Ask around at the local airports for someone who might need an instrument-safety pilot. Try picking up a multiengine flight instructor rating and make some cash while you log valuable twin-engine time. Why not tow banners or fly skydivers to build time? You'll be demonstrating your enthusiasm for improving your skills and give yourself a leg up during the interview process. Civilian pilots who can offer airlines Part 121 flying experience, especially flying in and out of high-density airports in turbine-powered airplanes can have a leg up on others who don't bring that to the table. If you can build PIC time in a turbine-powered aircraft, that's even better.

When Will You Be Hired?

Not that long ago, pilots with as little as 190 hours total time were able to land jobs at the regional airlines, possessing only a commercial certificate, instrument and multiengine ratings. In July 2013, new FAA regulations mandated the ATP-R as a minimum requirement for all airlines operating under what is referred to as Part 121 (scheduled air carrier). That, like everything in the industry, is subject to change ... fast. These new regulations contributed to a significant disruption of the pilot staffing efforts at the regional airlines. Although many headlines were blasting “pilot shortage” at the regional airlines as an attention getter, FAPA’s definition of a shortage is determined by a potential employer paying for your training to become qualified to work for them. There are instances of employers paying for some of the training costs to enhance their pilot recruitment, but a real shortage of pilots will lead to company-paid training beginning at the private pilot level. It could happen given the record demand for pilots forecasted by Boeing. Make sure you are dedicated to the career before you set out on your journey. Market conditions that allow pilots to fly for a year or two in a certain category of carrier and then move on aren't guaranteed.

How long it takes to reach an airline cockpit is a function of how strategic your decisions are. One of the biggest mistakes a pilot can make is not being flexible enough to move around the country when a flying job demands it. Here's someone who understood that issue. A Chicago-based pilot took a job with a courier company – AirNet (now defunct), in fact - that flew canceled checks all over the country in twin-engine aircraft like the Piper Navajos, Beech Barons and Learjets. During the two years he worked there, this pilot logged almost 1,200 hours of multiengine PIC time. There was a downside to the job...all the flying was at night, 10 p.m. to 6 a.m. He also had to move, by his description, to a rather unsavory part of upstate New York. However, this pilot was willing to go because he knew the experience would help his career. It did, too.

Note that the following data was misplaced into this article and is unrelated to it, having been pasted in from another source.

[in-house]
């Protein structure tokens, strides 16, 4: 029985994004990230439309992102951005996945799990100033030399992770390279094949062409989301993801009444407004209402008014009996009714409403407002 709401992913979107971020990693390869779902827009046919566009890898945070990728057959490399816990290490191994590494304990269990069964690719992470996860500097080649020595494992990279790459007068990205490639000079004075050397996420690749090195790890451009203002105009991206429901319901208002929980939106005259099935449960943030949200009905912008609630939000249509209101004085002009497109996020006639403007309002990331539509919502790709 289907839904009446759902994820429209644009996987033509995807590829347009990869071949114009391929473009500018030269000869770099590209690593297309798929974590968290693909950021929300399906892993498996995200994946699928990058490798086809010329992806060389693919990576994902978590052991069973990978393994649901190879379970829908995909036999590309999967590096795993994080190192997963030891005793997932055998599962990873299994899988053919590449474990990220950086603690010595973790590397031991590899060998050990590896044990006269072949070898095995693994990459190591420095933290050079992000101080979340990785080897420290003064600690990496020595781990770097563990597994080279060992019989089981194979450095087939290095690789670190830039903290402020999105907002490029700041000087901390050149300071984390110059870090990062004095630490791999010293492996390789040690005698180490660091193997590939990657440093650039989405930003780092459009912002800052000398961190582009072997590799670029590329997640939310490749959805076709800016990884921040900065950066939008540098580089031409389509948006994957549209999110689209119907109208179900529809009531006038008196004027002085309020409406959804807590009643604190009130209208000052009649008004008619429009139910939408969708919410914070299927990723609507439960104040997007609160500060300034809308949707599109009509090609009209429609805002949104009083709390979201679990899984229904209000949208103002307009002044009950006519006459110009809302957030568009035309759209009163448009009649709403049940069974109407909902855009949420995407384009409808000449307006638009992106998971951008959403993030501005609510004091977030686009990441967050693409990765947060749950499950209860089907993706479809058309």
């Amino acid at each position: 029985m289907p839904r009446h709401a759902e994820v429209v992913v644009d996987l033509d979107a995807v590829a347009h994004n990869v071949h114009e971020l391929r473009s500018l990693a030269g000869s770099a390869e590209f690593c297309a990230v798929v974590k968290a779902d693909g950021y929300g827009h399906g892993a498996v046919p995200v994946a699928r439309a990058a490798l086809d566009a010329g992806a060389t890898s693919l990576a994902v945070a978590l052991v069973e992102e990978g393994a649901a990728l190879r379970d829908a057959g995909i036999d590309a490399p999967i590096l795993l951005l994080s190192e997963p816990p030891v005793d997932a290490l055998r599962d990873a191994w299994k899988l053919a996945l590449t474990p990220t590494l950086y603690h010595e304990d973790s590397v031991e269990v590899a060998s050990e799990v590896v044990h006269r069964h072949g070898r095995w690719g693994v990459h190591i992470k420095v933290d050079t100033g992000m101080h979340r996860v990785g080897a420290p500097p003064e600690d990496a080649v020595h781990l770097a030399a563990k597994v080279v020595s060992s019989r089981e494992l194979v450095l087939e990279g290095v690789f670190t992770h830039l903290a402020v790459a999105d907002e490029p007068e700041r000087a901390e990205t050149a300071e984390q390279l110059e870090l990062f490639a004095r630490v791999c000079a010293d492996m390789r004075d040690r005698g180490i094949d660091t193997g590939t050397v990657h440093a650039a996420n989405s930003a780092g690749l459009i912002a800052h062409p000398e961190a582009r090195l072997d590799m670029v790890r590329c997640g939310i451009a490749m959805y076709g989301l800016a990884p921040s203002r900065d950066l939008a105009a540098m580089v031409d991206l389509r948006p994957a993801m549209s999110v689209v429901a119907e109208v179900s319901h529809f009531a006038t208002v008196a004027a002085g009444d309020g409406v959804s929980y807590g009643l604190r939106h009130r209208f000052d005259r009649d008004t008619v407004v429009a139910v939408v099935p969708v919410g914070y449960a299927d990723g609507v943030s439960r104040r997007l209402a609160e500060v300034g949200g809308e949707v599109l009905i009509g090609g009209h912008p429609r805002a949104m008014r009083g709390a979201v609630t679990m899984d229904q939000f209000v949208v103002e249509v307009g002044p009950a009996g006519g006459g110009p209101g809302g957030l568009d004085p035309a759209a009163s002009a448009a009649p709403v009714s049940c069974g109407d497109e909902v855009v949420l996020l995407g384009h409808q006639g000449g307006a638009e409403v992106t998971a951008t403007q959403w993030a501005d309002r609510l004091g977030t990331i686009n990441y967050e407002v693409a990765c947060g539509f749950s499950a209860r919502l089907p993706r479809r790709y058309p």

Everyone seems to believe that airline pilots seldom work. That may seem true at times, but there is much more to the world of an airline schedule than meets the eye. Here's the inside scoop.

The Federal Aviation Administration's (FAA) regulations dictate that domestic airline pilots fly no more than 1,000 hours in a calendar year, or about 83 hours per month. That works out to slightly more than 20 hours per week. Schedules to die for you say. But this 20 or so hours per week is based upon flight time actually spent inside the cockpit. As you'll learn, a pilot's life encompasses much more than loggable flight time. Total duty time can be a killer. It is not uncommon for airlines to schedule 14-hour days back to back. You might only log four hours of flight time in that 14-hour day, too.

Then there are airlines that fly your socks off, which is great if you're trying to build flight time. One East Coast regional airline flies its pilots closer to seven hours on the longest days. Do the math. Three or four days per week of five to seven hours of loggable time each and in a month you can quickly collect a ton of time. Since most regionals are flying sophisticated turbojets these days, you'll also satisfy the quality-of-time issue.